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  • The insect photography exhibition of Levon Biss

The insect photography exhibition of Levon Biss

  • From the collections of Oxford University Museum of Natural History

A unique exhibition on loan from the Oxford University Museum of Natural History.

Presenting insects as they have never been seen before; 3-square-meter photographs allow easy study of the beauty of insects from a new perspective. The insects are displayed in all their glory; visitors can see the tiniest details with great clarity and uniquely experience the beauty of the world of nature.

Levon Biss is a British photographer born in London.  For the last 20 years Levon’s photography has continually developed and his curiosity has seen him work across a number of photographic genres including reportage, sport and portraiture.  He has exhibited in print shows around the world and his work is permanently housed in a number of museum and private collections.  During his career Levon has received numerous awards and in 2016 he was presented with a Fellowship to the Royal Photographic Society.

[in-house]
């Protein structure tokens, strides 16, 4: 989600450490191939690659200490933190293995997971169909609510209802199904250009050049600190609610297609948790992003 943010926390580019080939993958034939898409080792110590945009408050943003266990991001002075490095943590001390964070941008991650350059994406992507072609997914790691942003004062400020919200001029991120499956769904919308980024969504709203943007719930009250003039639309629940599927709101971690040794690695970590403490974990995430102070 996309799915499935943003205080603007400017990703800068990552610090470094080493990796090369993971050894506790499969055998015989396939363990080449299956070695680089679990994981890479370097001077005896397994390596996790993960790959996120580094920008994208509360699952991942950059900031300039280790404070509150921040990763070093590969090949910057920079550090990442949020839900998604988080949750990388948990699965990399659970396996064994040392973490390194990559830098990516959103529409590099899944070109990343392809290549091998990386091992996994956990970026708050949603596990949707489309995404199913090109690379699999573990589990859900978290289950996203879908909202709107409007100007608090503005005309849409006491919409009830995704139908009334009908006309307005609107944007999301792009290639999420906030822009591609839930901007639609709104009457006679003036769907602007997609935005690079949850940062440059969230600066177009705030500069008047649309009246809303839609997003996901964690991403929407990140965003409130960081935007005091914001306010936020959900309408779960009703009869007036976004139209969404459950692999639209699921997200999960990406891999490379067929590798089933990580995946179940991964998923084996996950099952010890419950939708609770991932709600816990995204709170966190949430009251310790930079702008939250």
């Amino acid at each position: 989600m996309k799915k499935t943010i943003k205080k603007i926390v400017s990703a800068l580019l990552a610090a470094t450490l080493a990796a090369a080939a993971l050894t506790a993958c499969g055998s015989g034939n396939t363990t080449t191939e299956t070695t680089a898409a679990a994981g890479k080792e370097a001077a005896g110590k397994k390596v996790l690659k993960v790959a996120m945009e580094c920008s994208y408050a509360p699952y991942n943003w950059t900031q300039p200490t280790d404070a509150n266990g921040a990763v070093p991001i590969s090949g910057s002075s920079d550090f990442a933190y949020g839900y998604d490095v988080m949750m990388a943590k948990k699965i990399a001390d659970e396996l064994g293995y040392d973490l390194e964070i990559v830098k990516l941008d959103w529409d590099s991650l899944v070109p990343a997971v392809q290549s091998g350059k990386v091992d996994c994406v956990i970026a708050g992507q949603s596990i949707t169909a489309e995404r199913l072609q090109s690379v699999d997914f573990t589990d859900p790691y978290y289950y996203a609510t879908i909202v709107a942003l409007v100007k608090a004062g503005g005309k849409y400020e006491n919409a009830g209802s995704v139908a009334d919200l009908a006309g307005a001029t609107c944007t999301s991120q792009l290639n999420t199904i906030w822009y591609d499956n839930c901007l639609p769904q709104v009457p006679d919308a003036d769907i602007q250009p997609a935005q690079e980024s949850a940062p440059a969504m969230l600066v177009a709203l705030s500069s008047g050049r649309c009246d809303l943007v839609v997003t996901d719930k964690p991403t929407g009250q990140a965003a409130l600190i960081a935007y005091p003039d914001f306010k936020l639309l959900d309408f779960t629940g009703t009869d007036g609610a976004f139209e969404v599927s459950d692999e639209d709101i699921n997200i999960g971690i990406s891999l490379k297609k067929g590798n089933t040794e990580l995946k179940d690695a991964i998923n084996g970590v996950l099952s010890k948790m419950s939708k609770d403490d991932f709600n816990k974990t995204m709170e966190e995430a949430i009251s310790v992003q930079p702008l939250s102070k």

In 2006, Levon published his first book ‘One Love’. The project is a photographic study of the soccer community on a global scale. Shot over a period a year, Levon visited 28 countries over 6 continents to document all levels of the game, from small children in the mountains of Peru to professionals playing for their national teams. The project produced a best selling book, with an exhibition touring 17 countries over 2 years.

Based in his countryside studio in the UK, Biss’s passion for nature and photography have come together to create Microsculpture. His unique photographic process composites thousands of images, using multiple lighting setups, to create the final insect portraits.

The images in this exhibition are accompanied by specimens from Israel’s national collection of insects housed in the Steinhardt Museum of Natural History.

The collection holds about three million specimens from all over the world, with an emphasis on the rich Israeli fauna, comprising about 20,000 species. The specimen shown next to each photograph belongs to the same or to a related or similar species, and is intended to display the insect to visitors at its actual size. Other specimens and the accompanying legends provide examples of insects from Israel and elsewhere, as well as information on fascinating phenomena from the world of insects.

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